4. After illegaly developing nuclear weapons, unlike all other nations in the world, they refuse inspectors.
    5. While simultaneously claiming that no other nation in the ME has the right to nuclear technology.
    6. They openly comit assasinations around the world with impunity, as if it should simply be excepted as a minor issue.

    The list goes on and on. Bottom line is that some see Israel as an ally, and others don’t. America doesn’t need their sick and twisted policies. Only American politicians do……..And most of the youth of America is sick of their whiney, paranoid, politics. They are doomed, running out of time, like a mad dog thinking he rules the world………The sooner the better.

  13. Feltan


    Your framed your commentary in terms of culture – the U.S. is not defending its own culture, but here is a bill to defend Israel’s culture.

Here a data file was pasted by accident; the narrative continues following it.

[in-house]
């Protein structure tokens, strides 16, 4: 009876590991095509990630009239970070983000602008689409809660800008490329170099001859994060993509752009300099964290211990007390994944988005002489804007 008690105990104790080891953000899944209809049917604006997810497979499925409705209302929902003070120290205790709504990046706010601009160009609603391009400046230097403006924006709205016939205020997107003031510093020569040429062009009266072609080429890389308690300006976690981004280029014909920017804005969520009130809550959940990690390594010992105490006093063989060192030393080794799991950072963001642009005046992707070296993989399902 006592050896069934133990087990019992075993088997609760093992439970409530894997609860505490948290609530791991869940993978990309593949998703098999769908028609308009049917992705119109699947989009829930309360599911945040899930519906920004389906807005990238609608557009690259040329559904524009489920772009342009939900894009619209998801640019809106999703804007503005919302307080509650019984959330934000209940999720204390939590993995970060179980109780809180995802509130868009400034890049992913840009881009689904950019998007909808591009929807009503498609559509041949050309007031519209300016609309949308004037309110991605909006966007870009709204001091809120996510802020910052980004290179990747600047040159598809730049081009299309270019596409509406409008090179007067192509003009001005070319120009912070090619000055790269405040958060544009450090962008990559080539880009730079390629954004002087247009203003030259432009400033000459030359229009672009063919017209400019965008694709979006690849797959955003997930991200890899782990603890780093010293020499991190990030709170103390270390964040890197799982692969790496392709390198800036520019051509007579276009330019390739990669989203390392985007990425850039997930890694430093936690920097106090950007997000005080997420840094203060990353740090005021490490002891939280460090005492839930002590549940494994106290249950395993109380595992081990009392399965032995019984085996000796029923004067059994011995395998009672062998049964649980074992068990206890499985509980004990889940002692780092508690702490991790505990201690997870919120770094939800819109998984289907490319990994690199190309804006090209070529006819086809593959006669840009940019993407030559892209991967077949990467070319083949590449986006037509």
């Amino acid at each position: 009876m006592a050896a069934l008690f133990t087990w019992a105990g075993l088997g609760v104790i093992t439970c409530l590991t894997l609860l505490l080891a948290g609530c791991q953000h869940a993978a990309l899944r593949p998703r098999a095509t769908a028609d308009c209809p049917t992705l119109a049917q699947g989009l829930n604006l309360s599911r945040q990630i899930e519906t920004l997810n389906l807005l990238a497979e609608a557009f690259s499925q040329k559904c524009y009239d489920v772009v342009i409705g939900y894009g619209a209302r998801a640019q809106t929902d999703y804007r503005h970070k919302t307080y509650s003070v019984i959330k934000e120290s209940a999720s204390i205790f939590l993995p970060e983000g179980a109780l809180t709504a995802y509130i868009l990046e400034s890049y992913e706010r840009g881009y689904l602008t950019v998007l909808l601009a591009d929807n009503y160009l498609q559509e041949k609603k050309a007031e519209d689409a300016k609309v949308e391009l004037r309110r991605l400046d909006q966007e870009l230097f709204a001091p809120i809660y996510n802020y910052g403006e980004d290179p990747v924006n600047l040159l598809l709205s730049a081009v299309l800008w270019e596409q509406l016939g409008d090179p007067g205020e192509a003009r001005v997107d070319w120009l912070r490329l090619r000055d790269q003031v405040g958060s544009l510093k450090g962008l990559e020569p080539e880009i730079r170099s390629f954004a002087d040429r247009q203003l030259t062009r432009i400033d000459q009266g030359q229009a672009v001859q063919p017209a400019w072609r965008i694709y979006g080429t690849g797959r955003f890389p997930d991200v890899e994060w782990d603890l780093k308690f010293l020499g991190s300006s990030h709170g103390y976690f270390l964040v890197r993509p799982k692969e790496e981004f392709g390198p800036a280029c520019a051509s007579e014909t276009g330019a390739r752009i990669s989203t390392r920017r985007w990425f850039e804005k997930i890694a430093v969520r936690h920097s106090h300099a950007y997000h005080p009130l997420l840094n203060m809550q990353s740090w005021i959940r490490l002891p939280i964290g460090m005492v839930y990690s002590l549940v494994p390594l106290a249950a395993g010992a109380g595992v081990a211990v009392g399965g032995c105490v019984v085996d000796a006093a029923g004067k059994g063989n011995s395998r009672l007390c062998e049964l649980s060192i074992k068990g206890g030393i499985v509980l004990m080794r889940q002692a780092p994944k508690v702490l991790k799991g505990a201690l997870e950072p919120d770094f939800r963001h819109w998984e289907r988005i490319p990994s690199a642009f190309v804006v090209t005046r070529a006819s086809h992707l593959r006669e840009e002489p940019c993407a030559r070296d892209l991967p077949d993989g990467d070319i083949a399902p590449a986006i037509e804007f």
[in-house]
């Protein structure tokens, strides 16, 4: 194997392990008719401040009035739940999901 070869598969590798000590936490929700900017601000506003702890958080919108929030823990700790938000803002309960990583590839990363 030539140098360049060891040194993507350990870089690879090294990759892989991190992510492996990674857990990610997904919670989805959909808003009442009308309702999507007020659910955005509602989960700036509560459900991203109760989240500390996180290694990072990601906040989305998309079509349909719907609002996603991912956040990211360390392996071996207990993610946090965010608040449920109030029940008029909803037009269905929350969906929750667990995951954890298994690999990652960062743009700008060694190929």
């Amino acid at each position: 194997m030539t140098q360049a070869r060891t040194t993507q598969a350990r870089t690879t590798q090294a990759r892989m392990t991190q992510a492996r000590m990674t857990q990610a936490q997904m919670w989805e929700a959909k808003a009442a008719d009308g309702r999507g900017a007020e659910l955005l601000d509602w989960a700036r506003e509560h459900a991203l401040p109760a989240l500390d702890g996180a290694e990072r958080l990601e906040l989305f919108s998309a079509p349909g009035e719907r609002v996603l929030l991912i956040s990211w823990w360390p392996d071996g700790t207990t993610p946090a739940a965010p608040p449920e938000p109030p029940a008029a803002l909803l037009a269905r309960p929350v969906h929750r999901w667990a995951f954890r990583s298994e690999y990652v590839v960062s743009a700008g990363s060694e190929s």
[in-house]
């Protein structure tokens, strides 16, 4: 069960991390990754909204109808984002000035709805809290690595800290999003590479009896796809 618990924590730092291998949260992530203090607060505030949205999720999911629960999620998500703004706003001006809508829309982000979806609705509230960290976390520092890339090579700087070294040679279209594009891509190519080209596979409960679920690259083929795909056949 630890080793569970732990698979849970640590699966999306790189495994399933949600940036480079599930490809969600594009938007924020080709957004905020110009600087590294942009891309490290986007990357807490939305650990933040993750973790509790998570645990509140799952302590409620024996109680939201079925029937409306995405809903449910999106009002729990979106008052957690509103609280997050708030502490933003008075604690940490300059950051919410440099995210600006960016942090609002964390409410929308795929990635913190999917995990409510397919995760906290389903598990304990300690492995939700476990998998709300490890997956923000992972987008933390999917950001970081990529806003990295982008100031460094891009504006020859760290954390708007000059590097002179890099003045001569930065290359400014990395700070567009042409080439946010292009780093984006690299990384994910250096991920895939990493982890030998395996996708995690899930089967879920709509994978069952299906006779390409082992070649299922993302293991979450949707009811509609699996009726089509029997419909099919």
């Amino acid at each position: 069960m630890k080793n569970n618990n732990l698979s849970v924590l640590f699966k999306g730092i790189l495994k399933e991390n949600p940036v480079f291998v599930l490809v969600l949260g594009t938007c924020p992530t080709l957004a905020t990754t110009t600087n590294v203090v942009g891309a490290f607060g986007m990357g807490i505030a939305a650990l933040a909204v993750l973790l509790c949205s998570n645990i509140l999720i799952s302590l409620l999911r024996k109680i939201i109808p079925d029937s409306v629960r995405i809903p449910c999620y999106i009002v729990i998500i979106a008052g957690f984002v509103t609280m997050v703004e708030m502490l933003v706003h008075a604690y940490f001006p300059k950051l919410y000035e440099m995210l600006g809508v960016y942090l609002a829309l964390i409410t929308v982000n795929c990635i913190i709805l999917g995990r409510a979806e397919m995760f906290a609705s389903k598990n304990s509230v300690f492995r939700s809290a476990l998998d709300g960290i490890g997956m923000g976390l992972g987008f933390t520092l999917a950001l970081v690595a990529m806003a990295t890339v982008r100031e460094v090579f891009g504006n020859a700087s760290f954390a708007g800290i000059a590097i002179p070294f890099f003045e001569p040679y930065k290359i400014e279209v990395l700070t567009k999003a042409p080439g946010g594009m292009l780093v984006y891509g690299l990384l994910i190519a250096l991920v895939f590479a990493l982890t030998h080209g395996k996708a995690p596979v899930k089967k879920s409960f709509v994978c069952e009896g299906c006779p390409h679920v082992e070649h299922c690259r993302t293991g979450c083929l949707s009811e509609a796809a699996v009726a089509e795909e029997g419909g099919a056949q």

I just don’t see it that way. I don’t believe the issue is “culture.”

    While I’ll agree that the U.S. is committing cultural suicide in several respects, the bill in question is not one in defense of Israeli culture, but rather the existence of the Israeli nation-state in the face of a potential nuclear Iranian threat. The bill is mostly grandstanding and hot air. It promised to do just about nothing other than sell stuff to the Israelis – which we do now anyway. I am going to speculate the purpose of this bill is not so much material aid (which, as stated, we give anyway), but to publically put all on notice that we are backing the Israelis. Why push a bill that is redundant with current policy? It is an election year, and I suspect that is all one really needs to understand why some tripe like this is making the rounds in the legislature. Even if it becomes law, nothing really changes.